The loss of PS is going to leave a pretty big gap between Kodu and whatever else someone want to use after Kodu.  I do not see Kodu or PS as great programming environments, but more as entry level drugs.  Play with them for a while then get the kids interested in big kid languages where they can do more.  PS was just such a great combination of building and programming.  I can hope that MS comes out with something new and cool in this direction again.

Thinking about summer fun

May 13, 2016

The school year is winding down for the seniors so things are winding up for me.  Finals to write, stuff to grade that should have been graded last week, and of course all the odds and ends of the IT job sort of happening all at once.  We finally got around to getting a Microsoft software subscription so we can upgrade to Office 2016 and Windows 10 so I have that to do.  Now I could wait until school is out to do this but that would make way too much sense.  At my school we install software by tennis shoe.  None of this fancy remote bulk install business.  I leg around to every computer and install by hand.  Extremely inefficient you say?  Yes, but it is the only way I can guarantee to look at ever computer in the school and see what is screwed up on it.  Old software, bad keyboards, processors caked with dust, paper stuffed into floppy drives, CD players used as cup holders, pencils in fans, you know, the usual school computer issues.  I think I still have some computers with production dates from the last century.  I probably ought to retire those to the museum.  The library server is running Windows 95.  I need to burn some incense over it and maybe have a priest come bless it again.  The software is so old I do not want to try to move it to something new.  We cannot afford new library software.  Hence the need for a blessing.  I probably need to find a better solution to holding the video card into the library presentation computer.  The piece of chewing gum I presently have holding it in is probably getting really hard.  (No s#$%, it is held in by chewing gum.  The kids gave me an odd look when I asked for the gum a girl was chewing and stuck it in the computer.  Kids just do not know how to improvise.)

I just received 10 new wireless access points for the elementary school.  $85 each instead of the present $600 APs.  One for every classroom that uses tech and a couple to spare.  The building was built in the early ‘60s of cinder block.  Wireless signal does not go well through cinder block.  The present system of APs in the halls almost works.  “Almost” being the key word here.  These new APs are web managed.  Something new to learn.  I would like to get a couple of these working before the year is up.  I want to see what happens when 20 odd computers hit them.  By the end of next week I will be done with my two classes of seniors so I will have time to start on projects.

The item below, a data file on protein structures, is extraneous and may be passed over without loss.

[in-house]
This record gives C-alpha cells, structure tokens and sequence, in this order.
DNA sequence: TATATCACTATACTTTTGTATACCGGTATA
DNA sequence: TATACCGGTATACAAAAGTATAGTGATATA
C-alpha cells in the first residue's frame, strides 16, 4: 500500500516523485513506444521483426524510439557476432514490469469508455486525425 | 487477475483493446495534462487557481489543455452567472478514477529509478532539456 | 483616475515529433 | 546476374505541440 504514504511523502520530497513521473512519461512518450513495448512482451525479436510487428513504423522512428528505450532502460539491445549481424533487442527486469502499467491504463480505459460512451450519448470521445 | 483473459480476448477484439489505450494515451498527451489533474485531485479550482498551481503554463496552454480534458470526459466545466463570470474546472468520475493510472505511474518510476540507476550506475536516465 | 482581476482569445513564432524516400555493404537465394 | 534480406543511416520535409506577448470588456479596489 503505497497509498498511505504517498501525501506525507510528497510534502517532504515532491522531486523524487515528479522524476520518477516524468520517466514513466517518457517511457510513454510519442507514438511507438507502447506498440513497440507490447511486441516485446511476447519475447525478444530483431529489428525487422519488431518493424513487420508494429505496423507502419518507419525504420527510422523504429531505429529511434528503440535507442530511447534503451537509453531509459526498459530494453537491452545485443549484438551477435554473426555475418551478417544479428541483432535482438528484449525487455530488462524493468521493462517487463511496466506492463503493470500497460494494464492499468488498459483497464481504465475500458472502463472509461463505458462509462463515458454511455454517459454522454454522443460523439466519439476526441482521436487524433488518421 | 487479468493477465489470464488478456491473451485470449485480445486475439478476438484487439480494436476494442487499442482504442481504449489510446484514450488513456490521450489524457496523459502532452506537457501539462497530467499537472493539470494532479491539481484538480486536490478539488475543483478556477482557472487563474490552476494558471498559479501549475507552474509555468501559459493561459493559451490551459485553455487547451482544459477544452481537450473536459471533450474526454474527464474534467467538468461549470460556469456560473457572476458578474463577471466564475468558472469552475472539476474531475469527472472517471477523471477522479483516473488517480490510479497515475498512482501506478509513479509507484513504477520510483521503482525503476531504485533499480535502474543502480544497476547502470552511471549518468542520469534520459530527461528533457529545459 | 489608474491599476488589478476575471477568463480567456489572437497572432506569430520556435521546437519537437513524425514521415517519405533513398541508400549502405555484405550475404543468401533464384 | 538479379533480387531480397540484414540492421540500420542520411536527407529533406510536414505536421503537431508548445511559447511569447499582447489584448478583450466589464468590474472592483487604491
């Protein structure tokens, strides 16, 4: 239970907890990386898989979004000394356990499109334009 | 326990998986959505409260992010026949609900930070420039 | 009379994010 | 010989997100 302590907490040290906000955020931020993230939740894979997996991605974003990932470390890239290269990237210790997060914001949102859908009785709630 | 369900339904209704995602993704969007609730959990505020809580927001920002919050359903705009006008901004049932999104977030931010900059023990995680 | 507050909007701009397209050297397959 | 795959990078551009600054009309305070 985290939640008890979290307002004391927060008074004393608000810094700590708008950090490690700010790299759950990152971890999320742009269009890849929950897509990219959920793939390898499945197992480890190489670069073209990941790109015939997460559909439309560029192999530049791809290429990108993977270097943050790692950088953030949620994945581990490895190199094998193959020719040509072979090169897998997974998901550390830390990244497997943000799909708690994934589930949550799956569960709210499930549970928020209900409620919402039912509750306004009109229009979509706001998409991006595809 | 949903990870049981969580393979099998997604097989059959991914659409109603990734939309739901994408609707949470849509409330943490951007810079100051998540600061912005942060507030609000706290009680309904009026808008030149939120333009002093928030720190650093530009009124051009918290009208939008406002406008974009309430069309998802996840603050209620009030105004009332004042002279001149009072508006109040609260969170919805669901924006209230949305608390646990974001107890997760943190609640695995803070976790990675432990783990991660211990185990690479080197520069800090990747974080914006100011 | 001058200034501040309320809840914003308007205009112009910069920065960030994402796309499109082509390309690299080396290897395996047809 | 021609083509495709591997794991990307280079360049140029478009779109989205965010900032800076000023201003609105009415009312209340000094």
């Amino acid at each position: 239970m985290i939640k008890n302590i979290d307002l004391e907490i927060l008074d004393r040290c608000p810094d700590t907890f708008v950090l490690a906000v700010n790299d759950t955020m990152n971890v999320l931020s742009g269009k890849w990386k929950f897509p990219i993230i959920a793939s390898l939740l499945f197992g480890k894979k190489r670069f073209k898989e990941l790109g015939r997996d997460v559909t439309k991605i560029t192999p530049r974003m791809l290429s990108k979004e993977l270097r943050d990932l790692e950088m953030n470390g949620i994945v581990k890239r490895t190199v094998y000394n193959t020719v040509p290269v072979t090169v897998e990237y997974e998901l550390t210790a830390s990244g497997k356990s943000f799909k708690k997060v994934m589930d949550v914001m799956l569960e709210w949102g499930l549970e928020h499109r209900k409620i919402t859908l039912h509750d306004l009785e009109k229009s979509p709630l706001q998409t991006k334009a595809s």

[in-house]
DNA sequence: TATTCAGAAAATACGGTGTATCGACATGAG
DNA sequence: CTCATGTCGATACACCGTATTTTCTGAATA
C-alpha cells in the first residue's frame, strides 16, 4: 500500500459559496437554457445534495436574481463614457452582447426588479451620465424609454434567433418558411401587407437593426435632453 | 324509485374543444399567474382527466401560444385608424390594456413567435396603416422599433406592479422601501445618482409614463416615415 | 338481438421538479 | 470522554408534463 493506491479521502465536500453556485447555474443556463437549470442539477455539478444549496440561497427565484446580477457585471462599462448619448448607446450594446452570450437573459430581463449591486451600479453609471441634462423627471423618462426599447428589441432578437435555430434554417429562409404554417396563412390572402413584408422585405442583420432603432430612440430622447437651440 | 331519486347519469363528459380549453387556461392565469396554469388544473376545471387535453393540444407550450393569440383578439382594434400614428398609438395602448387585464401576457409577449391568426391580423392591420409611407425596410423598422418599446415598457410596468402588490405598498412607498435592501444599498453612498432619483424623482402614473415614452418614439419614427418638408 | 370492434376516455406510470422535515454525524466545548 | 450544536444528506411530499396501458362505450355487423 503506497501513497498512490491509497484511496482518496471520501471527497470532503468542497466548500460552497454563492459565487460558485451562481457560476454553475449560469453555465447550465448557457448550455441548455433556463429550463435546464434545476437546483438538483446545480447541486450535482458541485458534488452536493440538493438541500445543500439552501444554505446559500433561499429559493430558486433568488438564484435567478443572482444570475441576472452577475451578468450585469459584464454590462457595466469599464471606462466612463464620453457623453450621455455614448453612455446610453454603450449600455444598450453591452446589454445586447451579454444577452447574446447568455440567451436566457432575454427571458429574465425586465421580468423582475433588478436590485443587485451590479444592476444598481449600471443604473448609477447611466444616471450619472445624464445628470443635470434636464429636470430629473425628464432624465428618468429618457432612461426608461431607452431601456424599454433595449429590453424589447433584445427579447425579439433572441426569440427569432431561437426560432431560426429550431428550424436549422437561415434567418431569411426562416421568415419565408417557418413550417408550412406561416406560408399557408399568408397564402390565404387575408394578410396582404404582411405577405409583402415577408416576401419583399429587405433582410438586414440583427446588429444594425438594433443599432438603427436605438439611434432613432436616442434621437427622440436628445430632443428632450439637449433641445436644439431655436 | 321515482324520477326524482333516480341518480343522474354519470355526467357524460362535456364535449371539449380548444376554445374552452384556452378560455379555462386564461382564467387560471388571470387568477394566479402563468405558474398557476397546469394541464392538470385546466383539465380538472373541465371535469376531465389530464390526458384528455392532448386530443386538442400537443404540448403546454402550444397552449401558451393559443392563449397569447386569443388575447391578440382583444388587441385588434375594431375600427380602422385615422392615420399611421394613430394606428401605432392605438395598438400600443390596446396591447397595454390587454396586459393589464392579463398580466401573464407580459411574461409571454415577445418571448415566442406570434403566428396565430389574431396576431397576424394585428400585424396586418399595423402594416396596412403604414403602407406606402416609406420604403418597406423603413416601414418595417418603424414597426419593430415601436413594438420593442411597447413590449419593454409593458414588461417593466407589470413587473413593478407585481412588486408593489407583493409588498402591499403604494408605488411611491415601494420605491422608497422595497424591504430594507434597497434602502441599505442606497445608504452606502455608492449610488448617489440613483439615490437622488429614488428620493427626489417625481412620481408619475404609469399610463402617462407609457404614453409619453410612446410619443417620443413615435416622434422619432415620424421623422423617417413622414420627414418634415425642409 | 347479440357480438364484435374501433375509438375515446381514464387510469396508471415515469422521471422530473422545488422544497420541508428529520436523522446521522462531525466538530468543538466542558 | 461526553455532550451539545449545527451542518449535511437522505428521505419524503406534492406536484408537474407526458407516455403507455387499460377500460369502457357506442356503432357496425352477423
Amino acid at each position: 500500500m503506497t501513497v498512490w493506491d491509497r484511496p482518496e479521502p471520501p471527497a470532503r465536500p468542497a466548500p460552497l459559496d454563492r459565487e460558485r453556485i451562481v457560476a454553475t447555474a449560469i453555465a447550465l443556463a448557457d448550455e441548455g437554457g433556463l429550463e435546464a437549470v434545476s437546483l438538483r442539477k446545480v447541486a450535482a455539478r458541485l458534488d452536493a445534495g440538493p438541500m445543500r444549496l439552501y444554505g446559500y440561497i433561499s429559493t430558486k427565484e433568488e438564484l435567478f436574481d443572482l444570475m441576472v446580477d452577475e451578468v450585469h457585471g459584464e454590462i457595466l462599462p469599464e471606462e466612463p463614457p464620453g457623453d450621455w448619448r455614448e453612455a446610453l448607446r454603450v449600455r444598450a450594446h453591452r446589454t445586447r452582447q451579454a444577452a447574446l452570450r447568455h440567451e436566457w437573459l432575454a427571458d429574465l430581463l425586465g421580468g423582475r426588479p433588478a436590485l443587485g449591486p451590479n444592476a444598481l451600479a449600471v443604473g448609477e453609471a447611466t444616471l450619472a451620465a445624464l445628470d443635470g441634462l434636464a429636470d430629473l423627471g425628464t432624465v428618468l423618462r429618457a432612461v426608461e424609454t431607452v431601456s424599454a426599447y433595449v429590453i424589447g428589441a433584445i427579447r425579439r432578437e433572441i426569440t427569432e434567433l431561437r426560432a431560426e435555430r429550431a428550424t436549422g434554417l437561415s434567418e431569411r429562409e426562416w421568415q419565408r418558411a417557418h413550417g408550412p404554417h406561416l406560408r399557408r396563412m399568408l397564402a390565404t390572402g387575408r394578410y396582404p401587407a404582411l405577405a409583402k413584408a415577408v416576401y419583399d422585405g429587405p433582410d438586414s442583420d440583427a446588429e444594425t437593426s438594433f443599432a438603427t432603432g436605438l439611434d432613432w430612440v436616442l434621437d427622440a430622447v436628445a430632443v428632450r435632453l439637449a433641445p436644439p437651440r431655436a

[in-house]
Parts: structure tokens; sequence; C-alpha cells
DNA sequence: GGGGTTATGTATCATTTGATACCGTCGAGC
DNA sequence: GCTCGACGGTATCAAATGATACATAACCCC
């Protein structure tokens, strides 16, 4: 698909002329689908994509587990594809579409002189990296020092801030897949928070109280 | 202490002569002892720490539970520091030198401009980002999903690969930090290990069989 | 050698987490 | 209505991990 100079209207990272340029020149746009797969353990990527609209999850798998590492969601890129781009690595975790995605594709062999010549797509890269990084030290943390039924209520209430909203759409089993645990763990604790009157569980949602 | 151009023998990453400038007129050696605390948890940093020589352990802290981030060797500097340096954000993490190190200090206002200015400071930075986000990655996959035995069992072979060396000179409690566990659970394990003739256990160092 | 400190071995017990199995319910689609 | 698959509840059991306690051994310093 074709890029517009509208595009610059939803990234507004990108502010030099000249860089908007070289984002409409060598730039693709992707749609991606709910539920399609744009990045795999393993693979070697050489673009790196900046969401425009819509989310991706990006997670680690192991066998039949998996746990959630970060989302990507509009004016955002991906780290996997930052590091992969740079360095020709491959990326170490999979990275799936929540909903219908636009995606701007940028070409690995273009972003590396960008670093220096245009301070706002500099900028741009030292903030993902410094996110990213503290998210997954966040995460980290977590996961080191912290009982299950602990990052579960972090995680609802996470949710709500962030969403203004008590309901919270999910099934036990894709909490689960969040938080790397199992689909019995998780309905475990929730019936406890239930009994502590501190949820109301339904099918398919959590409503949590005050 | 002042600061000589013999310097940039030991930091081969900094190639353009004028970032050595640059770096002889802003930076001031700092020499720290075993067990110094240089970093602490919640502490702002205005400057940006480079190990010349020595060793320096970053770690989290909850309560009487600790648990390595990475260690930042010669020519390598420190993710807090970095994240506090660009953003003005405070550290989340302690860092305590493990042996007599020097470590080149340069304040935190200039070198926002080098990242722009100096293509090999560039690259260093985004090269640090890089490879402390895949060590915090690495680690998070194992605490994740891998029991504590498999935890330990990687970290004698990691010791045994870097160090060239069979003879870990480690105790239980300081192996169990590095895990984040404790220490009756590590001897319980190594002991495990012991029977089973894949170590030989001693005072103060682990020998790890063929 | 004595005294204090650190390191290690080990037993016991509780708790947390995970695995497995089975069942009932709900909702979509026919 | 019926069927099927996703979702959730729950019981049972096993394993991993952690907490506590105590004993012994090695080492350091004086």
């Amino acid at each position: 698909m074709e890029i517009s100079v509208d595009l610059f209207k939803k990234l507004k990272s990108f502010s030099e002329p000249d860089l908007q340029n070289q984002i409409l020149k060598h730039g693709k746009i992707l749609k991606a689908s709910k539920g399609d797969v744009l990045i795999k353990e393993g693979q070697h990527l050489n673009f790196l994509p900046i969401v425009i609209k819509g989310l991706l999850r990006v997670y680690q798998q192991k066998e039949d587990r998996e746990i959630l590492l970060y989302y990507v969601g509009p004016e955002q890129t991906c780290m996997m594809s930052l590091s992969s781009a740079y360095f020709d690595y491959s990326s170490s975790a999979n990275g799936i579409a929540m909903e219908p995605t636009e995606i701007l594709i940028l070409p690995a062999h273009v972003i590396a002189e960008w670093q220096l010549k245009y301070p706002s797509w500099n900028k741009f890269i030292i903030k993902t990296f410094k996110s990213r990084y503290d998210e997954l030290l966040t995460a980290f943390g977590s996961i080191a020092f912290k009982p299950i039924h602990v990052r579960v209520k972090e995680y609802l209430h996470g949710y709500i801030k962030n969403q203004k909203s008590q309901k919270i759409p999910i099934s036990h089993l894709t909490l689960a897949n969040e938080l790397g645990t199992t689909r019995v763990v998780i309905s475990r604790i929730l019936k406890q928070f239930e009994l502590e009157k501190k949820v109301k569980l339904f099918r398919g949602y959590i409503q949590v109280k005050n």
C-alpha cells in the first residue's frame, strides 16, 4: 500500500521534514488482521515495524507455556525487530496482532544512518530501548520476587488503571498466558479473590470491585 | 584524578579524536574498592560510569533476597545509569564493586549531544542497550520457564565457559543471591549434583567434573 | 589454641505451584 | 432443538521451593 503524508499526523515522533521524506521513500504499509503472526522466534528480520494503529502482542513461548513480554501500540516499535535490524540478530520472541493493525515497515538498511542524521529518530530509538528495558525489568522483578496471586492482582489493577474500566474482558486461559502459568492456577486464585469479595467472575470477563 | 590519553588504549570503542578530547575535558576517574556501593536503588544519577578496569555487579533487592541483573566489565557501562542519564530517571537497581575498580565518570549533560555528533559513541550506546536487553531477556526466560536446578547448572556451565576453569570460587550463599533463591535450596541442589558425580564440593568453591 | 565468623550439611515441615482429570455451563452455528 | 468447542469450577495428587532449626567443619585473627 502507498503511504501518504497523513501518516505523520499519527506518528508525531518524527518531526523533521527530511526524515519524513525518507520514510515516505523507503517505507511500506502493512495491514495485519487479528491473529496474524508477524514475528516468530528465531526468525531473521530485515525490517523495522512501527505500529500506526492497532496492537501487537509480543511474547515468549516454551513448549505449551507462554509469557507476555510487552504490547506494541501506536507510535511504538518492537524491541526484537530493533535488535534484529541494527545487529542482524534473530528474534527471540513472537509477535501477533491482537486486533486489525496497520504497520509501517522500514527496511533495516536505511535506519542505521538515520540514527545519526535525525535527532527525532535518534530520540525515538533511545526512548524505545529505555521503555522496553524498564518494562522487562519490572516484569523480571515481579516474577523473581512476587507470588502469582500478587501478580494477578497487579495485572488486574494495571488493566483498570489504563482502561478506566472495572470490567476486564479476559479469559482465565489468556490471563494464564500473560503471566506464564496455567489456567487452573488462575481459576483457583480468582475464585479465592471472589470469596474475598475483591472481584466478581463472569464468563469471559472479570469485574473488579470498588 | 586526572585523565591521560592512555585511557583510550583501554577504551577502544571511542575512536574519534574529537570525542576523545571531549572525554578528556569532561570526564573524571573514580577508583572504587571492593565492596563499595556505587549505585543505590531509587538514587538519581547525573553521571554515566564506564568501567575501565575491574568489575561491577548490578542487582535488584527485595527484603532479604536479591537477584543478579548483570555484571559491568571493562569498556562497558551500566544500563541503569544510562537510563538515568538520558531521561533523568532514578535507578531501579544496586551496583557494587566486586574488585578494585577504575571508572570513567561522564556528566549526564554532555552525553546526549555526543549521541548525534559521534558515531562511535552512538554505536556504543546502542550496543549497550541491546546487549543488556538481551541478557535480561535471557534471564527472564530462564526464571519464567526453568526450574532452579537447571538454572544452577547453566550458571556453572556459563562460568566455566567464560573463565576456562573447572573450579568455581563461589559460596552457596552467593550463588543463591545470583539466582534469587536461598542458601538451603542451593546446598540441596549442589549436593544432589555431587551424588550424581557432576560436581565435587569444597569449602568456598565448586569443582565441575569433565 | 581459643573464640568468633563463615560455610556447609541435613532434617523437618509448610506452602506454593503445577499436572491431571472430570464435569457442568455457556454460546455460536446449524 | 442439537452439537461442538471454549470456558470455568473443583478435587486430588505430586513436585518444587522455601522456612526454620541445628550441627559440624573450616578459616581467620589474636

With 1.5 techs for the district summers can be quite busy.  I do get one work-study kid for the summer.  I am in luck this year because she is a major computer geek and a worker.  She is a freshman right now so I will hopefully have her for three summers.

I also have to start prepping for the games course I want to offer next fall.  I want to dabble in Unity which means I have to learn Unity.  Which means I have to refresh on C#.  Luckily there is a lot of Unity learning stuff out there.

Summer fun.

CS certification In Montana: ain’t going to happen soon

April 30, 2016

Due to an insatiable desire to cause myself pain and discomfort I have gotten on the “let’s try and get a CS Ed program started at my local university” horse again.  I am simply trying to get a way that Montana teachers can get a CS certification without getting a BA in CS.  At the moment the only way to get qualified in Montana to teach CS is to get the CS degree and then get a degree in education or get a Business Ed degree which includes no CS, just business apps.  The Business degree does not come with the CS certification.  Since none of our colleges offered a CS Ed program I asked the Montana Office of Public Instruction (OPI) for what is required for a CS certification program.  They do have such a document.  The document was interesting to say the least.  There were some requirements that just seemed a little out of place for a K-12 certification.

(vi) demonstrating knowledge of and the ability to construct multi-threaded client-server applications

Uh, right.  I am not even sure what that is.  Here are some others.

(vii) demonstrating knowledge of and the ability to construct web sites that utilize complex data bases;

(viii) demonstrating knowledge of and the ability to construct artificial intelligence and robotic applications; and

(ix) demonstrating knowledge of the principles of usability and human computer interaction and be able to apply these principles to the design and implementation of human-computer interfaces;